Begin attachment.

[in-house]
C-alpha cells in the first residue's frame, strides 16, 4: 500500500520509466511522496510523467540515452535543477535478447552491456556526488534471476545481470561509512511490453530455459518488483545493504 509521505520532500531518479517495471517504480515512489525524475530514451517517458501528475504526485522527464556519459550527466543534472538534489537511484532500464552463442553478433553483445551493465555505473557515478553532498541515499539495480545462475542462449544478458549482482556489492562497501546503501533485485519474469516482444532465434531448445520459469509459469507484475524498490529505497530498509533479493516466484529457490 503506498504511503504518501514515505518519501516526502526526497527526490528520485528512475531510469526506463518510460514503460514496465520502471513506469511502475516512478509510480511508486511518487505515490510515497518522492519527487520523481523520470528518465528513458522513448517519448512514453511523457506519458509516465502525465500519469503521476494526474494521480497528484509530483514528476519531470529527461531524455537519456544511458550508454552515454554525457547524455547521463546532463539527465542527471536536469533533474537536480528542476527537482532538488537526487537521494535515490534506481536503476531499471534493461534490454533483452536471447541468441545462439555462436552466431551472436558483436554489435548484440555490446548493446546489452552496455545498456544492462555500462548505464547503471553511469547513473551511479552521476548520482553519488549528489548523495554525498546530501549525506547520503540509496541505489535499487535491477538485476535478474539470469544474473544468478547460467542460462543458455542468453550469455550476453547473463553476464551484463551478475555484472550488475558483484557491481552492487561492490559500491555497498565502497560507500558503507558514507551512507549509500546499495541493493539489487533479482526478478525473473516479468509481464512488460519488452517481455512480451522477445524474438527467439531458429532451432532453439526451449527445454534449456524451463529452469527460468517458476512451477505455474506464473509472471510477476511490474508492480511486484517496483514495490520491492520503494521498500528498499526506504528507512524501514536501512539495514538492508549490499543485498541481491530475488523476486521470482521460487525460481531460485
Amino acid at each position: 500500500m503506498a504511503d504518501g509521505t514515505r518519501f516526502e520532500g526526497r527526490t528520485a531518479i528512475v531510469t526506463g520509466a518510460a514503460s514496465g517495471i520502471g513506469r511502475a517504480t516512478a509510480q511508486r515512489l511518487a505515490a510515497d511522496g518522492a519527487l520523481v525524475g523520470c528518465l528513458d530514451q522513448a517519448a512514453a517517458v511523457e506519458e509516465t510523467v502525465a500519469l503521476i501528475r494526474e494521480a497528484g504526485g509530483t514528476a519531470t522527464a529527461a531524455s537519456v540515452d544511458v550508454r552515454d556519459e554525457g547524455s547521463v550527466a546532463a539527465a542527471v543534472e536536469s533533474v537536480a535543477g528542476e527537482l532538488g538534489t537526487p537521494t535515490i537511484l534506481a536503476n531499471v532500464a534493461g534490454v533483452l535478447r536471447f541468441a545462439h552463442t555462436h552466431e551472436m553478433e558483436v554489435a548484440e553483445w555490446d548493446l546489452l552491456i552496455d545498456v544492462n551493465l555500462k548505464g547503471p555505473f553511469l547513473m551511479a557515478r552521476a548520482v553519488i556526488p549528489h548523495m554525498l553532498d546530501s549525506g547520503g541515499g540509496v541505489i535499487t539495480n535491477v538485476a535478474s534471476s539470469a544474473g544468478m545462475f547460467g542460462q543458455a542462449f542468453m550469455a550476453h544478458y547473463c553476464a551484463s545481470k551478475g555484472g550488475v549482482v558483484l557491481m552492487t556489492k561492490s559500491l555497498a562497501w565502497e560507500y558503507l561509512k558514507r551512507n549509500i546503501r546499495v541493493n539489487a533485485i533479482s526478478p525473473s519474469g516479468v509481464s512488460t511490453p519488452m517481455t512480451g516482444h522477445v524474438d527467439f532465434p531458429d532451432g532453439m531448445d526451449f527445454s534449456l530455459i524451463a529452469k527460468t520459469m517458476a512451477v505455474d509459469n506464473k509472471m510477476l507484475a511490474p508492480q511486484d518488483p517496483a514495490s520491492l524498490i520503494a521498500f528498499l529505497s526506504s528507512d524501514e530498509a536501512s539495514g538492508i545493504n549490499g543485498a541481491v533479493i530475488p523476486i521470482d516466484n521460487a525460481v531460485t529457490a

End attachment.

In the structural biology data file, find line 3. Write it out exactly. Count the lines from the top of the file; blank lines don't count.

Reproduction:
Amino acid at each position: 500500500m503506498a504511503d504518501g509521505t514515505r518519501f516526502e520532500g526526497r527526490t528520485a531518479i528512475v531510469t526506463g520509466a518510460a514503460s514496465g517495471i520502471g513506469r511502475a517504480t516512478a509510480q511508486r515512489l511518487a505515490a510515497d511522496g518522492a519527487l520523481v525524475g523520470c528518465l528513458d530514451q522513448a517519448a512514453a517517458v511523457e506519458e509516465t510523467v502525465a500519469l503521476i501528475r494526474e494521480a497528484g504526485g509530483t514528476a519531470t522527464a529527461a531524455s537519456v540515452d544511458v550508454r552515454d556519459e554525457g547524455s547521463v550527466a546532463a539527465a542527471v543534472e536536469s533533474v537536480a535543477g528542476e527537482l532538488g538534489t537526487p537521494t535515490i537511484l534506481a536503476n531499471v532500464a534493461g534490454v533483452l535478447r536471447f541468441a545462439h552463442t555462436h552466431e551472436m553478433e558483436v554489435a548484440e553483445w555490446d548493446l546489452l552491456i552496455d545498456v544492462n551493465l555500462k548505464g547503471p555505473f553511469l547513473m551511479a557515478r552521476a548520482v553519488i556526488p549528489h548523495m554525498l553532498d546530501s549525506g547520503g541515499g540509496v541505489i535499487t539495480n535491477v538485476a535478474s534471476s539470469a544474473g544468478m545462475f547460467g542460462q543458455a542462449f542468453m550469455a550476453h544478458y547473463c553476464a551484463s545481470k551478475g555484472g550488475v549482482v558483484l557491481m552492487t556489492k561492490s559500491l555497498a562497501w565502497e560507500y558503507l561509512k558514507r551512507n549509500i546503501r546499495v541493493n539489487a533485485i533479482s526478478p525473473s519474469g516479468v509481464s512488460t511490453p519488452m517481455t512480451g516482444h522477445v524474438d527467439f532465434p531458429d532451432g532453439m531448445d526451449f527445454s534449456l530455459i524451463a529452469k527460468t520459469m517458476a512451477v505455474d509459469n506464473k509472471m510477476l507484475a511490474p508492480q511486484d518488483p517496483a514495490s520491492l524498490i520503494a521498500f528498499l529505497s526506504s528507512d524501514e530498509a536501512s539495514g538492508i545493504n549490499g543485498a541481491v533479493i530475488p523476486i521470482d516466484n521460487a525460481v531460485t529457490a